Environmental and Resource Economics

, Volume 50, Issue 3, pp 365–387 | Cite as

Making Benefit Transfers Work: Deriving and Testing Principles for Value Transfers for Similar and Dissimilar Sites Using a Case Study of the Non-Market Benefits of Water Quality Improvements Across Europe

  • I. J. Bateman
  • R. Brouwer
  • S. Ferrini
  • M. Schaafsma
  • D. N. Barton
  • A. Dubgaard
  • B. Hasler
  • S. Hime
  • I. Liekens
  • S. Navrud
  • L. De Nocker
  • R. Ščeponavičiūtė
  • D. Semėnienė


We implement a controlled, multi-site experiment to develop and test guidance principles for benefits transfers. These argue that when transferring across relatively similar sites, simple mean value transfers are to be preferred but that when sites are relatively dissimilar then value function transfers will yield lower errors. The paper also provides guidance on the appropriate specification of transferable value functions arguing that these should be developed from theoretical rather than ad-hoc statistical approaches. These principles are tested via a common format valuation study of water quality improvements across five countries. While this provides an idealised tested, results support the above principles and suggest directions for future transfer studies.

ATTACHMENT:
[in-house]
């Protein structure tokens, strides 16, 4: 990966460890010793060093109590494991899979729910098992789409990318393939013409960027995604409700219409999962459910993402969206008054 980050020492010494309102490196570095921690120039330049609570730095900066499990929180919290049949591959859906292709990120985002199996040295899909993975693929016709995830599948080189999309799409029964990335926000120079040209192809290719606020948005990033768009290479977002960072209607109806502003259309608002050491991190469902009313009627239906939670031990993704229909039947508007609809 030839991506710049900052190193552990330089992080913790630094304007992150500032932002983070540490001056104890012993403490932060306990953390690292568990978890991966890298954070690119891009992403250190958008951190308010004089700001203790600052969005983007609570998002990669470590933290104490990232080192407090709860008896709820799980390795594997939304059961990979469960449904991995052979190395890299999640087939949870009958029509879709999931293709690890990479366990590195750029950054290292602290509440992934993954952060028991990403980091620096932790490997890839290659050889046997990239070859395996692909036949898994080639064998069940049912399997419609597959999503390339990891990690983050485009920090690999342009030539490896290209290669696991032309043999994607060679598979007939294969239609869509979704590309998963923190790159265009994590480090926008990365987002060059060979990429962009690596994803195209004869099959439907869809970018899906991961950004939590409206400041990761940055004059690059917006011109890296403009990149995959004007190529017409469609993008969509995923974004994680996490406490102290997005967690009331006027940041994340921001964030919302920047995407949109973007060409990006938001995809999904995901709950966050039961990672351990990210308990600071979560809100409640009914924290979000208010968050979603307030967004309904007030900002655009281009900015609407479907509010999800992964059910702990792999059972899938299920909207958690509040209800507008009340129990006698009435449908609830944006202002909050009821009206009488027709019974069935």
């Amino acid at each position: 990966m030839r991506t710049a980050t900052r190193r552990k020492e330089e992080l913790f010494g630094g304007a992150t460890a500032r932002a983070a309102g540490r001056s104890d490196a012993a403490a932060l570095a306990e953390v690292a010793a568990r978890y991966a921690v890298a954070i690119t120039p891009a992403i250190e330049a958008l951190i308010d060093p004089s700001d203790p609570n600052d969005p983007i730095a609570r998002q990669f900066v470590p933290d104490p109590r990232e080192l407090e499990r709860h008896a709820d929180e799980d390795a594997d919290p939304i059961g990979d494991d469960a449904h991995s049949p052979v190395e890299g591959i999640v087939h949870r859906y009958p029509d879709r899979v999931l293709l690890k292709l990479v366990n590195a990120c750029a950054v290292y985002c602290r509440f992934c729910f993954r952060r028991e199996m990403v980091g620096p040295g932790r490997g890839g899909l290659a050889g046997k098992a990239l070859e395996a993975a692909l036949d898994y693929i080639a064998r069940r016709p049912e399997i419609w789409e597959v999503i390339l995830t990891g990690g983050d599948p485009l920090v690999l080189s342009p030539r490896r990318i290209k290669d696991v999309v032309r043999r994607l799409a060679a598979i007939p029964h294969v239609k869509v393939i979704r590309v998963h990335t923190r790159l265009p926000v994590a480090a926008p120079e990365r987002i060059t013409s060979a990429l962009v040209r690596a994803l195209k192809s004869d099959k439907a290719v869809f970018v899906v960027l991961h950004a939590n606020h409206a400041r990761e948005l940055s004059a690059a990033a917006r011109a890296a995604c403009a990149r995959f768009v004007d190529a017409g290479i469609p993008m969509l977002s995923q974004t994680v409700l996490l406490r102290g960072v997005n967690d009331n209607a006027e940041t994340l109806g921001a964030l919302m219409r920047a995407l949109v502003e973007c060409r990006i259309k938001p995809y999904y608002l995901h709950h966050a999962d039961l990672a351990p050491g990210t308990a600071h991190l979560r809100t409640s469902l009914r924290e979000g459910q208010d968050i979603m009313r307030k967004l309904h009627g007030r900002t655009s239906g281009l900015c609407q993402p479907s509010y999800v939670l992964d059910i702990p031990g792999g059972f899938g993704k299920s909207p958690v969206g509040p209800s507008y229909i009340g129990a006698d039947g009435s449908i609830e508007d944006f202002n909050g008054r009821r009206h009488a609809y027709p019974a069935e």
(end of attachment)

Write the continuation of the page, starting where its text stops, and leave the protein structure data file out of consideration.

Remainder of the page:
Non-market valuation Stated preference Benefit transfers Transfer errors Methodology Water quality 

JEL Classification

Q51 Q15 Q26 Q24 Q28 


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Copyright information

© Springer Science+Business Media B.V. 2011

Authors and Affiliations

  • I. J. Bateman
    • 1
  • R. Brouwer
    • 3
  • S. Ferrini
    • 1
    • 2
  • M. Schaafsma
    • 1
  • D. N. Barton
    • 4
  • A. Dubgaard
    • 5
  • B. Hasler
    • 6
  • S. Hime
    • 1
  • I. Liekens
    • 7
  • S. Navrud
    • 8
  • L. De Nocker
    • 7
  • R. Ščeponavičiūtė
    • 9
  • D. Semėnienė
    • 9
  1. 1.Centre for Social and Economic Research on the Global Environment (CSERGE), School of Environmental SciencesUniversity of East AngliaNorwichUK
  2. 2.Dipartimento di Economia PoliticaUniversità di SienaSienaItaly
  3. 3.Department of Environmental Economics, Institute for Environmental StudiesVU UniversityAmsterdamThe Netherlands
  4. 4.Norwegian Institute for Nature ResearchOsloNorway
  5. 5.Institute of Food and Resource EconomicsUniversity of CopenhagenCopenhagenDenmark
  6. 6.National Environmental Research Institute (NERI)Aarhus UniversityAarhusDenmark
  7. 7.Flemish Institute for Technological ResearchBoeretangBelgium
  8. 8.Department of Economics and Resource ManagementNorwegian University of Life SciencesAasNorway
  9. 9.Center for Environmental PolicyVilniusLithuania

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